NIST Study Questions Furniture Ignition Test

The bench-scale test of whether a burning cigarette will ignite upholstered pieces may underestimate the materials' tendency to smolder, the agency's Mark Bello reported.

NIST's Mark Bello recently reported that a study by the agency shows the bench-scale test widely used to determine whether a lit cigarette will ignite upholstered furniture "may underestimate the tendency of component materials to smolder when these materials are used in sofas and chairs supported by springs or cloth." The National Institute of Standards and Technology and American University researchers cooperated to conduct the study.

The study is noteworthy because the test became controversial when California removed an open-flame test from its furniture flammability testing law in November 2013. As Bello notes, California's law is "the de facto national standard since no national regulation currently exists—and now relies solely on the so-called cigarette-smoldering-ignition test."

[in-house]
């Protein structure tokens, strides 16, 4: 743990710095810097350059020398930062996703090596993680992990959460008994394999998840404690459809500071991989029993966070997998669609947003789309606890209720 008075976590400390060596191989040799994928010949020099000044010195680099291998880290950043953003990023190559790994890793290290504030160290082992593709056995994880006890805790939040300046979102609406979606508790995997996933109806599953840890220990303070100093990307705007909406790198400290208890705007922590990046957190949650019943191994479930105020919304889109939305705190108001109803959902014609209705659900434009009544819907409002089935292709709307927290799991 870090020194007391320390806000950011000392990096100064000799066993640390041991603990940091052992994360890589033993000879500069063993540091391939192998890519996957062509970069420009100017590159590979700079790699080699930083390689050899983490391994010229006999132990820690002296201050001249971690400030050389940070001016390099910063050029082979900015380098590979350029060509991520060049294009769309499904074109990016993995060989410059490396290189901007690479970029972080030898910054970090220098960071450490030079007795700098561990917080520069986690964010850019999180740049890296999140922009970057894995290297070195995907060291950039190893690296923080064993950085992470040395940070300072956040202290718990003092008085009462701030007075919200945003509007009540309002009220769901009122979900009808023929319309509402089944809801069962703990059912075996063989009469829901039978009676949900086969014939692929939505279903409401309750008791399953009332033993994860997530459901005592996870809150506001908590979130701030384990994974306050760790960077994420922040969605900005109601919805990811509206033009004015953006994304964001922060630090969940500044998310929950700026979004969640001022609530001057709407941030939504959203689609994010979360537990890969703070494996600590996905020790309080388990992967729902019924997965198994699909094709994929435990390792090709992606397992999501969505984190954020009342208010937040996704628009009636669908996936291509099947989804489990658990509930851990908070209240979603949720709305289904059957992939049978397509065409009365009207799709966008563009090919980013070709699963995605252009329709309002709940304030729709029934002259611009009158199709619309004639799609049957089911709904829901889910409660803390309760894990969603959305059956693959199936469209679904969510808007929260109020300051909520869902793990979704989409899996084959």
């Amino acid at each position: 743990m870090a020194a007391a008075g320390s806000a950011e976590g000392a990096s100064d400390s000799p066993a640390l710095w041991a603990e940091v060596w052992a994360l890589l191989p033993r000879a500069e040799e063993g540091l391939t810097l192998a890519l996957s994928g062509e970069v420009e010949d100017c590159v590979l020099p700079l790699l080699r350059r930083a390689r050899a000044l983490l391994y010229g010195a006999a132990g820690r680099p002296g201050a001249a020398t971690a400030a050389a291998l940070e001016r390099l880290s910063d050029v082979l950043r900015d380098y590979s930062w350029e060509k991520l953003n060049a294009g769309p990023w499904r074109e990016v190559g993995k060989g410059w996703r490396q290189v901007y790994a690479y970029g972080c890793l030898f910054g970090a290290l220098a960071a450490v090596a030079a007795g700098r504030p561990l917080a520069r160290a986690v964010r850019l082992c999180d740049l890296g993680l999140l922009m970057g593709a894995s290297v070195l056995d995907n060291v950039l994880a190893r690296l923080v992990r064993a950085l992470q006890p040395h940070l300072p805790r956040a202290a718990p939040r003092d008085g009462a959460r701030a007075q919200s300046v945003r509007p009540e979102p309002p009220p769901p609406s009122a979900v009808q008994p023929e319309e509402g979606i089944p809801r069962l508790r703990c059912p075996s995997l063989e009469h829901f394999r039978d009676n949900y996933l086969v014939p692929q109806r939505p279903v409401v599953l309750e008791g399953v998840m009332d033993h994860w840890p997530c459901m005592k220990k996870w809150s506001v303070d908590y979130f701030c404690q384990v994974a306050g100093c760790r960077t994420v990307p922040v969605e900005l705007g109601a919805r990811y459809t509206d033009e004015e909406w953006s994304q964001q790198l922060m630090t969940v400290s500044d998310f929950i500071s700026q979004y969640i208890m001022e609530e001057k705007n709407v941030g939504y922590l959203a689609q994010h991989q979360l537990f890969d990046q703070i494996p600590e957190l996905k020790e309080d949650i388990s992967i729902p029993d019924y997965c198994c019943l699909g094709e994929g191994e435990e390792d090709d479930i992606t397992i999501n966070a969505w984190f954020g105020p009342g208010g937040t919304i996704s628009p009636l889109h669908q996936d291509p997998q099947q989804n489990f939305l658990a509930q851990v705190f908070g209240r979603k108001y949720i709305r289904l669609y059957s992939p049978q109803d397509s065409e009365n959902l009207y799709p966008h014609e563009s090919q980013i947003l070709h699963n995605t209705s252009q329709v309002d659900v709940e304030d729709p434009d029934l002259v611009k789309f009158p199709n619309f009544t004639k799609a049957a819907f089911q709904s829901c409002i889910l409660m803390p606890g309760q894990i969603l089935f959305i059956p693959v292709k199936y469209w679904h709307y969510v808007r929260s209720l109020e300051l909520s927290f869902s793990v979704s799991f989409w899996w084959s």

The NIST/AU study identified changes in the test that may make it more realistic, that is, more representative of a "near-worst-case scenario."

"Because it inhibits air flow, the current test apparatus may diminish the propensity for smoldering ignition," NIST's Rick Davis told Bello. "Creating gaps to increase air flow and the other modifications we are suggesting—especially adoption of a reference foam—will enable more consistent smoldering behavior and help to minimize other causes of inconsistent flammability test results."

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